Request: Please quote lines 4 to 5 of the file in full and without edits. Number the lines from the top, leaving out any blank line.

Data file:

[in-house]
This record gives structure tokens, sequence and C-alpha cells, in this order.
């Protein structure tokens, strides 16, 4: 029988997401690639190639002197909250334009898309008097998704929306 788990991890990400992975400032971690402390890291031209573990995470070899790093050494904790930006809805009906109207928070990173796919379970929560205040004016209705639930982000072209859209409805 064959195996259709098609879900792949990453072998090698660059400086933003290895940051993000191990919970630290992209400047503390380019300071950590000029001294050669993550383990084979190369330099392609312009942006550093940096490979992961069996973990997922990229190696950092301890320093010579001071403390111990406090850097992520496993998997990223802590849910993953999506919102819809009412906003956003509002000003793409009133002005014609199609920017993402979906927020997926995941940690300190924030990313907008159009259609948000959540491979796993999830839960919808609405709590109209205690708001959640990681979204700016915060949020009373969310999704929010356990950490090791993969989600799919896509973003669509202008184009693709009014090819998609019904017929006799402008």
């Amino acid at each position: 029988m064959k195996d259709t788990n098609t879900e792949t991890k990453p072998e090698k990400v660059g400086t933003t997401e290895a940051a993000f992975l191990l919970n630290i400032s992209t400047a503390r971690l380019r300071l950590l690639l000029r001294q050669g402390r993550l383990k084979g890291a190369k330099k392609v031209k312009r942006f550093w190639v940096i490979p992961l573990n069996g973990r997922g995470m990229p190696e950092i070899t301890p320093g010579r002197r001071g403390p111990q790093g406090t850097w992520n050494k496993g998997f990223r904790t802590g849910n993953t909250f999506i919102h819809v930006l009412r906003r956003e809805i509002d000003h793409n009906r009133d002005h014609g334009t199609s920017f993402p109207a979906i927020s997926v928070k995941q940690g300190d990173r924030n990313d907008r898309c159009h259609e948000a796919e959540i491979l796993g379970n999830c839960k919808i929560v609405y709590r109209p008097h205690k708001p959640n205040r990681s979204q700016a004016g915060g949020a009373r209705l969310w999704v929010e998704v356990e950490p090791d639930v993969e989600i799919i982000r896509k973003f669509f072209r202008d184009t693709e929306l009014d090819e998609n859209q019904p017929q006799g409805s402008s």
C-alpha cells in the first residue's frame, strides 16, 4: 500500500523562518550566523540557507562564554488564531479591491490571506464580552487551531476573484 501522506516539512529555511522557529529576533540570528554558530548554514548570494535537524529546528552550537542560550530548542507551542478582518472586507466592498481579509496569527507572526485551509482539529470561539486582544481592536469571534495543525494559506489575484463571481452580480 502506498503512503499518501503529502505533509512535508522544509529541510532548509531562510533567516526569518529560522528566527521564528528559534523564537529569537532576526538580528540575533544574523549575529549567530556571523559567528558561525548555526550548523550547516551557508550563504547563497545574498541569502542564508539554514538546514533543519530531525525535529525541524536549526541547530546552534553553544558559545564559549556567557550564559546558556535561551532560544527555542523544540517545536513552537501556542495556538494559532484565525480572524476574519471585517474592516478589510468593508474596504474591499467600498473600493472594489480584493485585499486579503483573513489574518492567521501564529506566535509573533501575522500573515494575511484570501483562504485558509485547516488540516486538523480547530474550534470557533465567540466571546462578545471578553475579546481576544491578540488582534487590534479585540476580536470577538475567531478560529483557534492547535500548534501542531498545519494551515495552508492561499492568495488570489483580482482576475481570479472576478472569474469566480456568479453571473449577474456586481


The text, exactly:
């Amino acid at each position: 029988m064959k195996d259709t788990n098609t879900e792949t991890k990453p072998e090698k990400v660059g400086t933003t997401e290895a940051a993000f992975l191990l919970n630290i400032s992209t400047a503390r971690l380019r300071l950590l690639l000029r001294q050669g402390r993550l383990k084979g890291a190369k330099k392609v031209k312009r942006f550093w190639v940096i490979p992961l573990n069996g973990r997922g995470m990229p190696e950092i070899t301890p320093g010579r002197r001071g403390p111990q790093g406090t850097w992520n050494k496993g998997f990223r904790t802590g849910n993953t909250f999506i919102h819809v930006l009412r906003r956003e809805i509002d000003h793409n009906r009133d002005h014609g334009t199609s920017f993402p109207a979906i927020s997926v928070k995941q940690g300190d990173r924030n990313d907008r898309c159009h259609e948000a796919e959540i491979l796993g379970n999830c839960k919808i929560v609405y709590r109209p008097h205690k708001p959640n205040r990681s979204q700016a004016g915060g949020a009373r209705l969310w999704v929010e998704v356990e950490p090791d639930v993969e989600i799919i982000r896509k973003f669509f072209r202008d184009t693709e929306l009014d090819e998609n859209q019904p017929q006799g409805s402008s």
C-alpha cells in the first residue's frame, strides 16, 4: 500500500523562518550566523540557507562564554488564531479591491490571506464580552487551531476573484 501522506516539512529555511522557529529576533540570528554558530548554514548570494535537524529546528552550537542560550530548542507551542478582518472586507466592498481579509496569527507572526485551509482539529470561539486582544481592536469571534495543525494559506489575484463571481452580480 502506498503512503499518501503529502505533509512535508522544509529541510532548509531562510533567516526569518529560522528566527521564528528559534523564537529569537532576526538580528540575533544574523549575529549567530556571523559567528558561525548555526550548523550547516551557508550563504547563497545574498541569502542564508539554514538546514533543519530531525525535529525541524536549526541547530546552534553553544558559545564559549556567557550564559546558556535561551532560544527555542523544540517545536513552537501556542495556538494559532484565525480572524476574519471585517474592516478589510468593508474596504474591499467600498473600493472594489480584493485585499486579503483573513489574518492567521501564529506566535509573533501575522500573515494575511484570501483562504485558509485547516488540516486538523480547530474550534470557533465567540466571546462578545471578553475579546481576544491578540488582534487590534479585540476580536470577538475567531478560529483557534492547535500548534501542531498545519494551515495552508492561499492568495488570489483580482482576475481570479472576478472569474469566480456568479453571473449577474456586481